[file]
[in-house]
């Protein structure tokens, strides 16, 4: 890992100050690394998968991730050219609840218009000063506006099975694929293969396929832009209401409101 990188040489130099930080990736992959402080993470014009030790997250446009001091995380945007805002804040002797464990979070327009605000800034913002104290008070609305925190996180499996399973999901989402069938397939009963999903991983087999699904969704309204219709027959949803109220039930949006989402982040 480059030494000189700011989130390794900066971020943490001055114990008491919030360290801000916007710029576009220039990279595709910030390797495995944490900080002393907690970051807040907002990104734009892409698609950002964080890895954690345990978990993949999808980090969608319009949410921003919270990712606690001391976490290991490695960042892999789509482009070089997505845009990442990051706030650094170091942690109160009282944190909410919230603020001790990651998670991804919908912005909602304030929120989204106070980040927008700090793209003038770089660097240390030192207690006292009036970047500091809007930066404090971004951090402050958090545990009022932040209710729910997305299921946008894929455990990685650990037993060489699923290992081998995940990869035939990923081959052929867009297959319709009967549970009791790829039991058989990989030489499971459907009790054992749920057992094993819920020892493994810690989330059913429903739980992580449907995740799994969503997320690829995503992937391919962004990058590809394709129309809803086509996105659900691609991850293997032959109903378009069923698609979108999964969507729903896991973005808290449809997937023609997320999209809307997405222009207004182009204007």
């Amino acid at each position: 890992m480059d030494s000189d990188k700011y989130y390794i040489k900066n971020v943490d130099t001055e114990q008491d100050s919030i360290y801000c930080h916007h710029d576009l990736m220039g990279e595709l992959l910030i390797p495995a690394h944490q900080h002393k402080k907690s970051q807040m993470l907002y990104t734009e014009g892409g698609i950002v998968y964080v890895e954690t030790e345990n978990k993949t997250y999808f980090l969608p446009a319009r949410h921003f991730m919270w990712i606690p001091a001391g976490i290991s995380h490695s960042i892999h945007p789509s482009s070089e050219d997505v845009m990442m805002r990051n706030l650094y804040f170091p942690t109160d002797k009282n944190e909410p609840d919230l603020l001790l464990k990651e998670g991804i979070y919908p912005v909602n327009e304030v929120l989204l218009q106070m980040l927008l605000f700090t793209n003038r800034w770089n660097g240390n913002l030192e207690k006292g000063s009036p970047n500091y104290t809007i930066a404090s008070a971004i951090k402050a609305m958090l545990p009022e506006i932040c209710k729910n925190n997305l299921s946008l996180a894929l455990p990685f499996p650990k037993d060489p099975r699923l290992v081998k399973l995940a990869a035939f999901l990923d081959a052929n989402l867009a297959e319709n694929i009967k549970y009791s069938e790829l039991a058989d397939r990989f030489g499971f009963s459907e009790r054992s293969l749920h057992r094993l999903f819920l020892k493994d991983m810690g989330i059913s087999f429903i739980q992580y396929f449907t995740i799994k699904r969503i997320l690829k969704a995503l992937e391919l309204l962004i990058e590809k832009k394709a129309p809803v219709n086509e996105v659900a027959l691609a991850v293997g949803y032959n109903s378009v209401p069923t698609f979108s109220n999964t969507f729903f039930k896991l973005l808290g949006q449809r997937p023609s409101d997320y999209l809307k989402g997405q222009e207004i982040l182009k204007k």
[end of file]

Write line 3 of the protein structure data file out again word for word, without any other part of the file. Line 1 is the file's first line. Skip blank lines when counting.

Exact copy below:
């Amino acid at each position: 890992m480059d030494s000189d990188k700011y989130y390794i040489k900066n971020v943490d130099t001055e114990q008491d100050s919030i360290y801000c930080h916007h710029d576009l990736m220039g990279e595709l992959l910030i390797p495995a690394h944490q900080h002393k402080k907690s970051q807040m993470l907002y990104t734009e014009g892409g698609i950002v998968y964080v890895e954690t030790e345990n978990k993949t997250y999808f980090l969608p446009a319009r949410h921003f991730m919270w990712i606690p001091a001391g976490i290991s995380h490695s960042i892999h945007p789509s482009s070089e050219d997505v845009m990442m805002r990051n706030l650094y804040f170091p942690t109160d002797k009282n944190e909410p609840d919230l603020l001790l464990k990651e998670g991804i979070y919908p912005v909602n327009e304030v929120l989204l218009q106070m980040l927008l605000f700090t793209n003038r800034w770089n660097g240390n913002l030192e207690k006292g000063s009036p970047n500091y104290t809007i930066a404090s008070a971004i951090k402050a609305m958090l545990p009022e506006i932040c209710k729910n925190n997305l299921s946008l996180a894929l455990p990685f499996p650990k037993d060489p099975r699923l290992v081998k399973l995940a990869a035939f999901l990923d081959a052929n989402l867009a297959e319709n694929i009967k549970y009791s069938e790829l039991a058989d397939r990989f030489g499971f009963s459907e009790r054992s293969l749920h057992r094993l999903f819920l020892k493994d991983m810690g989330i059913s087999f429903i739980q992580y396929f449907t995740i799994k699904r969503i997320l690829k969704a995503l992937e391919l309204l962004i990058e590809k832009k394709a129309p809803v219709n086509e996105v659900a027959l691609a991850v293997g949803y032959n109903s378009v209401p069923t698609f979108s109220n999964t969507f729903f039930k896991l973005l808290g949006q449809r997937p023609s409101d997320y999209l809307k989402g997405q222009e207004i982040l182009k204007k």